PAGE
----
However, an attorney for SCO says the code deletion is one reason why the Lindon, Utah, software maker has been unable to comply with a demand that it produce examples of allegedly stolen code. [So the code was never published? Bob]
"It's kind of hard for us to do that," says Brent Hatch, an attorney with Hatch, James & Dodge in Salt Lake City, "because we don't have it. It was destroyed before it could be given to us."
SCO sued IBM in March 2003, claiming IBM took code from Unix, for which SCO holds some copyrights, and put it into Linux, [“ but we can't find it because they deleted it before they released it.” Huh? Bob which is distributed at no cost.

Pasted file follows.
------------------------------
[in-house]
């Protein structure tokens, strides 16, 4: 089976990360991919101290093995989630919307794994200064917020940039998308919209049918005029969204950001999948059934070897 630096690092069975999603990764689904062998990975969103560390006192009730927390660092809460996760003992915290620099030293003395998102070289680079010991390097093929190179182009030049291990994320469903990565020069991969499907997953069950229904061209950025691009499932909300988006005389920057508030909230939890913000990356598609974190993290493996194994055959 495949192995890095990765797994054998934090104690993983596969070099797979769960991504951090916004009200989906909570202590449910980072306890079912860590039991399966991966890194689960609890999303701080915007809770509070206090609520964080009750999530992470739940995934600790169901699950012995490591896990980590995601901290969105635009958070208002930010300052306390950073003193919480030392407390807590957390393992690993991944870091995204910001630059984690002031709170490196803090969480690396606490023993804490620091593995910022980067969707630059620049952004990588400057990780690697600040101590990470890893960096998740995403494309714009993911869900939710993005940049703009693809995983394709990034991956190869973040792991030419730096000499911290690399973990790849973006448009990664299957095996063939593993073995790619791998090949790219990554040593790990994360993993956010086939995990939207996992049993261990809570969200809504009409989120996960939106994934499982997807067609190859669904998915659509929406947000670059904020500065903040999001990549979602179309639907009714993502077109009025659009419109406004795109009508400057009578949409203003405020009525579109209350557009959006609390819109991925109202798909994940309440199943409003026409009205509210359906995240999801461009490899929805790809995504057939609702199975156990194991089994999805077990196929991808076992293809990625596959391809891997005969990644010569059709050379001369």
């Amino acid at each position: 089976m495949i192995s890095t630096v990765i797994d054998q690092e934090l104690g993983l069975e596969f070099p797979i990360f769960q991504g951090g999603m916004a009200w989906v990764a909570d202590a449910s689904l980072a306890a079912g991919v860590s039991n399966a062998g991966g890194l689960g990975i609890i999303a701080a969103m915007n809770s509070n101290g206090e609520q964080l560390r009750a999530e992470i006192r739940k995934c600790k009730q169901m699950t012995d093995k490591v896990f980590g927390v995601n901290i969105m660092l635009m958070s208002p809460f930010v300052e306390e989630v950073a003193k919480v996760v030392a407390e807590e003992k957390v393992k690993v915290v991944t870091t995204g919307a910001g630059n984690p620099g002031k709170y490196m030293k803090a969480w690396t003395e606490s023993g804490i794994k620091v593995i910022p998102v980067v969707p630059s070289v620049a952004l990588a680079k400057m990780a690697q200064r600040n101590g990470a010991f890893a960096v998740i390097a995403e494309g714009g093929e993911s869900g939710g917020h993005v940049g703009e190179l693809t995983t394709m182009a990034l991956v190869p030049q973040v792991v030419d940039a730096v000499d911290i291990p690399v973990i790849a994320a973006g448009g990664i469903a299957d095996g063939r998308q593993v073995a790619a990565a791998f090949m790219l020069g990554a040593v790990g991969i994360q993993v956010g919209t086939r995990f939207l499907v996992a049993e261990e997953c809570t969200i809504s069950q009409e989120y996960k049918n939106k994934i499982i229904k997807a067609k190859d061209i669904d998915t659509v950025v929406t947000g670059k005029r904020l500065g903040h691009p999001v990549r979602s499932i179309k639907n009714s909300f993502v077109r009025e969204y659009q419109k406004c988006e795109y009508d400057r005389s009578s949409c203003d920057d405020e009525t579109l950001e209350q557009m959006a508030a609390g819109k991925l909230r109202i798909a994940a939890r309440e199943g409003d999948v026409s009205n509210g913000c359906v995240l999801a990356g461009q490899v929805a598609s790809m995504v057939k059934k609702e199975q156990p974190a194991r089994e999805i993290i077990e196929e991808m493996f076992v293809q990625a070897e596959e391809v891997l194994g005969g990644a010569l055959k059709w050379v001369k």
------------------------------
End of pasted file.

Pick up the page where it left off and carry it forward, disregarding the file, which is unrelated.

The case is scheduled for trial in 2007 and could have huge implications for the popular Linux operating system, which is promoted by Red Hat, Novell, Hewlett-Packard and others.
Last month, SCO suffered a setback when Magistrate Judge Brooke C. Wells of the U.S. District Court in Utah tossed out two-thirds of SCO's claims against IBM, because SCO had refused, after repeated requests, to provide specific details about which lines of code were stolen.
The 100 science fiction books you just have to read!
iSlayer submitted by iSlayer 6 hours 58 minutes ago (via http://www.phobosweb.com/features/100books/ )
"Take my word for it; all science fiction books are not created equal. Many of these novels are award winners, and most have inspired profound trends in science fiction."